Little man seen by a "little man"
On pages 207 and 208 of Mysteries of Mind, Space & Time, Voume 2 [H.S. Stuttman, Inc., Westport, Conn. 1991] is a story about eight-year-old Tonnlie Barefoot [sic] who, on October 12th, 1976, in Dunn, North Carolina, saw a little man "not much bigger than a Coke bottle" wearing black boots, blue trousers, and a blue top with "the prettiest little white tie you ever saw."
Adults scoffed at the story, upsetting young Tonnlie, until they discovered tiny footprints where the lad said he saw the little man.
What do we have here -- a Vallee-like tale? Or the intrusion of a mini-alien from outer space?
Note the surname of Tonnlie: Barefoot.
And the subsequently found footprints (not bare apparently) but related to feet, obviously.
A Coke bottle, a white tie, black trousers and blue accoutrements -- black and blue.
Are the incidental details important in discovering what young Tonnlie saw?
(And I don't discount what children relate; they invariably are telling the truth, as they perceive it -- their spin is up for grabs, but the essential elements are basically true.)
The story is a minor one, in the context of Magonia-like tales and UFO encounters generally, but it is typical of what Jose Caravaca reports as "distortion" events, provided by observers and caused by the intercession of an ethereal presence.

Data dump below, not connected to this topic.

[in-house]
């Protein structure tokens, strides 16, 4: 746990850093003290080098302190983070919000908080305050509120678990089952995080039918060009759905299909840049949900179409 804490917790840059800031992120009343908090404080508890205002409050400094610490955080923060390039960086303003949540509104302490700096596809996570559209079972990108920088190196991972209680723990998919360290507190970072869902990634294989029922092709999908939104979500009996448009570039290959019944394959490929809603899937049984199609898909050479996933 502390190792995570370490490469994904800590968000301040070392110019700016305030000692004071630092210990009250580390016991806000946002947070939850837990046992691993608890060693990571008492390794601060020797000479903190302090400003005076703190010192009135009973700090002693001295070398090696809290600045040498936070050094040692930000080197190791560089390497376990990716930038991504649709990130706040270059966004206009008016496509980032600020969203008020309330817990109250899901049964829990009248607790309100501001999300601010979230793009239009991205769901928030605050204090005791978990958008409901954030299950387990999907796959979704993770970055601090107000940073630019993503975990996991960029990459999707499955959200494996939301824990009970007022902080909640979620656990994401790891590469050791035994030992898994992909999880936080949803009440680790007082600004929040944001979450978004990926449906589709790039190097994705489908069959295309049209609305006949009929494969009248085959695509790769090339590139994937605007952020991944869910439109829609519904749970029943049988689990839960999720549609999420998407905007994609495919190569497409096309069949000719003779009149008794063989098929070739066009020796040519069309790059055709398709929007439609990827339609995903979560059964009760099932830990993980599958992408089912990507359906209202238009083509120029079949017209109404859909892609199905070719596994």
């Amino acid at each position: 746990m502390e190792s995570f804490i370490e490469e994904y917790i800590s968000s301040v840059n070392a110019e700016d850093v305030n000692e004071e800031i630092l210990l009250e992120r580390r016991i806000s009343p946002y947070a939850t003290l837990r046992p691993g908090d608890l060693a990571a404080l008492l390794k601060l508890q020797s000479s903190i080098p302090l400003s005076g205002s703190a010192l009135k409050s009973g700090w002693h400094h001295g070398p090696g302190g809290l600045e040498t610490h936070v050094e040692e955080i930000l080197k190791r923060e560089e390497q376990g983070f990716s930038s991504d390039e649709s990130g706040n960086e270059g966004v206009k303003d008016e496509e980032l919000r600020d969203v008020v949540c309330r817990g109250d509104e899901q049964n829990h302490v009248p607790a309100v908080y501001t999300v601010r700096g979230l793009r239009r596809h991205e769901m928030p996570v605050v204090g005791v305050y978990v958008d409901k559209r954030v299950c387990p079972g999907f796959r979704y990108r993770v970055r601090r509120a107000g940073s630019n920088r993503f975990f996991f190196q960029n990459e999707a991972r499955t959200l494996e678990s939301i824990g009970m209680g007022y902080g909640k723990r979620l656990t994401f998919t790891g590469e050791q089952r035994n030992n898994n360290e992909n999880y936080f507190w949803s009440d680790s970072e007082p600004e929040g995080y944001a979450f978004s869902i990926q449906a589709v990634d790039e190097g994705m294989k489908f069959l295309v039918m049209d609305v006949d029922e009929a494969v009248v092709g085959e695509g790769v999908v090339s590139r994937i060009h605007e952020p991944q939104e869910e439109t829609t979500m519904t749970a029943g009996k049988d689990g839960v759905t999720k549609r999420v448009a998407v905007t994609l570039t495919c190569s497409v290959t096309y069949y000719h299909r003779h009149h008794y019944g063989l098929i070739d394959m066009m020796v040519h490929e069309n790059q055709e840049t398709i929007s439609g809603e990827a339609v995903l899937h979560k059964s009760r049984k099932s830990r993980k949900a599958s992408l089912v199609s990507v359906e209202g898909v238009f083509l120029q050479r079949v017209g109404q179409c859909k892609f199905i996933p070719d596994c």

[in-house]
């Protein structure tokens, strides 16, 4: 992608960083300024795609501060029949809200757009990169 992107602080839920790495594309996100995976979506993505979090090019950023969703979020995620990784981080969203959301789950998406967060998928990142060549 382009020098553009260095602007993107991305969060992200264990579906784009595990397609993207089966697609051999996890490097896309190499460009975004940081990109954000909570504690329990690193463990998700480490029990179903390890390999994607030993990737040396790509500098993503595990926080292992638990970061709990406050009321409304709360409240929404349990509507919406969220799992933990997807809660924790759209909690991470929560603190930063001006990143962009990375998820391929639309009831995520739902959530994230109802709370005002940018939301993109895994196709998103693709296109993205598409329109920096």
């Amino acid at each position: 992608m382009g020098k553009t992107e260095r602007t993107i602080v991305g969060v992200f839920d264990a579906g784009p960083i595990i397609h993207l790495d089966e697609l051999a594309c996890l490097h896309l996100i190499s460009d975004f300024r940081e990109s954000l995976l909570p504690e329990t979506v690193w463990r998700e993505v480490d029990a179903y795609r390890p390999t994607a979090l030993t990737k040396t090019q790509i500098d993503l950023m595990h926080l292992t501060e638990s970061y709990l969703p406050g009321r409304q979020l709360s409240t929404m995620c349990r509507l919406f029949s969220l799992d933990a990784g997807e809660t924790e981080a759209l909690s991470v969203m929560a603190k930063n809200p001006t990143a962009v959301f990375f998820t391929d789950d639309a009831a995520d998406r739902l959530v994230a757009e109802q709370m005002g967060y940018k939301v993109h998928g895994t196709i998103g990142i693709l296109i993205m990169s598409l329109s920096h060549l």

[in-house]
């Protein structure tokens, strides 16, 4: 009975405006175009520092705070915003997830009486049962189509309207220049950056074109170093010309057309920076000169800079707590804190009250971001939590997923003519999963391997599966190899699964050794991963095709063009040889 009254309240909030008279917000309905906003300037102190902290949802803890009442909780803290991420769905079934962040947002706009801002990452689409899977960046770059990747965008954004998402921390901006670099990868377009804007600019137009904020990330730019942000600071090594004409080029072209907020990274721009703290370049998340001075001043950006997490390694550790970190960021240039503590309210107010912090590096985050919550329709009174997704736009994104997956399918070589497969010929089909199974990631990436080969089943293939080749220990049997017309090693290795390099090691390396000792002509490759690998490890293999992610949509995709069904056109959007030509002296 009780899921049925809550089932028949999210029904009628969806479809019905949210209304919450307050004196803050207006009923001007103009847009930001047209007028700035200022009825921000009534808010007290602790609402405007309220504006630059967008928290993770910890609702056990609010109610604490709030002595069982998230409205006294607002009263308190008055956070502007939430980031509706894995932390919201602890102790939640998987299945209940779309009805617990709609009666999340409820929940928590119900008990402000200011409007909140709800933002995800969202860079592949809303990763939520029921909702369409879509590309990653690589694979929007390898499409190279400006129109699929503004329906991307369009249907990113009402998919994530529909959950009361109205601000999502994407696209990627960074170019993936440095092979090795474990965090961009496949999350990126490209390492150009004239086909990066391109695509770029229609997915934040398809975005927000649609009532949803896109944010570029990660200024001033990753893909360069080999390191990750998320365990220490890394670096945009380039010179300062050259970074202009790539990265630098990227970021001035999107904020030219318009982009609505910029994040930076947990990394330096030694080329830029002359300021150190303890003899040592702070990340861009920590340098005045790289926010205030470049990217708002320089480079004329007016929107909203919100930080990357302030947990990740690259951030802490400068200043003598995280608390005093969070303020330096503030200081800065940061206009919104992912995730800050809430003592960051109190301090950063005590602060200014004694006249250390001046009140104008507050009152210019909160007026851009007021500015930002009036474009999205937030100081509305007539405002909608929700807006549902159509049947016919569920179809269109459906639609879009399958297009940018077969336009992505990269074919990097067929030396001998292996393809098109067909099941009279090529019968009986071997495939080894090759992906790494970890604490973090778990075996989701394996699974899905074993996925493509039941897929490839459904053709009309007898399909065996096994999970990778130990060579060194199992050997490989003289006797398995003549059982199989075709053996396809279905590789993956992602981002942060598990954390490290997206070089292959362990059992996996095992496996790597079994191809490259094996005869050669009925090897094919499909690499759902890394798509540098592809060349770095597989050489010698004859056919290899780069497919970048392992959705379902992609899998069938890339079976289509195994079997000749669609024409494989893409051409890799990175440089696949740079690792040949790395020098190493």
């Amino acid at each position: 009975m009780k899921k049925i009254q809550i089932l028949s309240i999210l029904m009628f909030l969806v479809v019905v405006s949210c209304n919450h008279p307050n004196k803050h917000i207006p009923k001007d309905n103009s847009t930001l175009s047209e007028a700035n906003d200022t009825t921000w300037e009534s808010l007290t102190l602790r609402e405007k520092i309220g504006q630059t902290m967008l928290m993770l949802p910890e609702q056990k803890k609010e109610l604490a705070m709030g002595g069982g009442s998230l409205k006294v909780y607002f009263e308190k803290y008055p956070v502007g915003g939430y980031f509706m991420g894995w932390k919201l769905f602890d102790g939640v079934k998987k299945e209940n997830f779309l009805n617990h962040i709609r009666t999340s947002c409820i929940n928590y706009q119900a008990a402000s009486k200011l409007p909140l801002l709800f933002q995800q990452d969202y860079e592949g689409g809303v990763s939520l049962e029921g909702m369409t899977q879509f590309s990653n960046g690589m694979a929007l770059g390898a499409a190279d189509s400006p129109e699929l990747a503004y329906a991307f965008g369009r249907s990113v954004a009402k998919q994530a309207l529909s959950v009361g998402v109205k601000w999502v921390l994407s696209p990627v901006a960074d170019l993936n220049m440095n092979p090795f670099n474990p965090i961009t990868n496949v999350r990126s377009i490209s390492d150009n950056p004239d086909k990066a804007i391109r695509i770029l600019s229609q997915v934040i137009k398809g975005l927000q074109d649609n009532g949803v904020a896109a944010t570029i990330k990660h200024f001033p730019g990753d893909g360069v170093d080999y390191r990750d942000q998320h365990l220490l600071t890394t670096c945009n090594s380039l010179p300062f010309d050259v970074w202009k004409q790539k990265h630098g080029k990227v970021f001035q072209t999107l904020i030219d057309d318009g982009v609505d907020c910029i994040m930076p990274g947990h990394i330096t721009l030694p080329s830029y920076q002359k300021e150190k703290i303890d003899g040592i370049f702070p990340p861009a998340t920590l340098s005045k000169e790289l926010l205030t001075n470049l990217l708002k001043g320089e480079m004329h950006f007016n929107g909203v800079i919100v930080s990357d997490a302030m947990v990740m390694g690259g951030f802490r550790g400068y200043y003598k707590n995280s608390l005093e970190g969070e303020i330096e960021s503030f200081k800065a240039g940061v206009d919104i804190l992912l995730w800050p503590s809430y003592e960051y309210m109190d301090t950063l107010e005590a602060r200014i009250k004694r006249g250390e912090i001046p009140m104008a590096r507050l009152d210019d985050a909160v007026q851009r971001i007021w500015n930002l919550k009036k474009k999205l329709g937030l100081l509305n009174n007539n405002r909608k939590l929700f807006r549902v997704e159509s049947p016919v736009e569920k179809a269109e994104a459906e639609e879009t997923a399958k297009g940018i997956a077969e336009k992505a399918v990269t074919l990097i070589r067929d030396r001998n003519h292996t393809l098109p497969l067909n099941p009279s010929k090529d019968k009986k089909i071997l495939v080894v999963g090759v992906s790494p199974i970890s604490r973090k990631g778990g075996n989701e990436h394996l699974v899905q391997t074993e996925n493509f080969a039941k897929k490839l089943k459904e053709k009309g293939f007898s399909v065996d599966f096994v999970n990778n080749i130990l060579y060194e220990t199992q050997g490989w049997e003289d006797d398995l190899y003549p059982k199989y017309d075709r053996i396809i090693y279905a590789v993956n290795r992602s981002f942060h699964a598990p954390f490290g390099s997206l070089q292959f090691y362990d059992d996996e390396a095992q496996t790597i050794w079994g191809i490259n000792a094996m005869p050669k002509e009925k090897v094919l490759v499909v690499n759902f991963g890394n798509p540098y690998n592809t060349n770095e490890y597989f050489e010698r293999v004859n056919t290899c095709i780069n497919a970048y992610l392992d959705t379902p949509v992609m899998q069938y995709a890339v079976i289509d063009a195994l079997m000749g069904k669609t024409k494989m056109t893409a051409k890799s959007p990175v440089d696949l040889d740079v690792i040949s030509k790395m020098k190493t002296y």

The strange encounter of young Tonnlie wasn't investigated by anyone, in a thorough manner. Why would it be?
It's what was known in the 1976 time-frame as a human interest tidbit that news media gave a minuscule slot to in the local newspaper(s) or television newscast(s).
My preference for imparting a psychological interpretation might go to an explanation but I think that would be a stretch, as the eight-year-old seems, from the niggardly report, to have been a normal boy without a penchant for making things up or for having neurological mishaps.
Jose Caravaca's and Nick Redfern's intrusion by "others" (causing the imagery and event) is even less likely that my psychological approach.
Why would an extra-human presence create such a small event, with a eight-year-old, in Dunn, North Carolina? It's an absurdity on the face of it.
A Jacques Vallee's Magonia-like event is out of context, for the time-frame, locale, and garb of the little man spotted by Tonnlie Barefoot, but is a possibility, because of the fairy-like ambiance.
But, again, why?
There are a plethora of such accounts as this one.
However, do they impact the UFO question?
Does there need to be a categorical roster, separating UFO reports so that lights in the sky, objects also in the sky, landed craft, with beings interacting with people and/or the environment, or bizarre encounters without UFOs -- a roster that allows a specialistic investigation of such anomalies so we can, eventually, determine what such events mean, if anything, to humankind.
Are some people the butt of jokes by an external, unknown presence?
Are some people neurotically inclined or on a psychotic cusp, and experiencing things totally imagined by a malfunctioning psyche or mind?
Or are we all misperceiving observational quirks, imbuing things with seen or felt cultural encrustations garnered from books, magazines, movies, television, and now the internet?
What's your take? (And stay inside the topic, please....no flights of arcanity.)
Purrlgurrl left a link in a comment below, a link that provides more detail for the account here (above) and attendant material about an AmerIndian "legend" that pertains.
Click HERE for PG's link....it's relevant.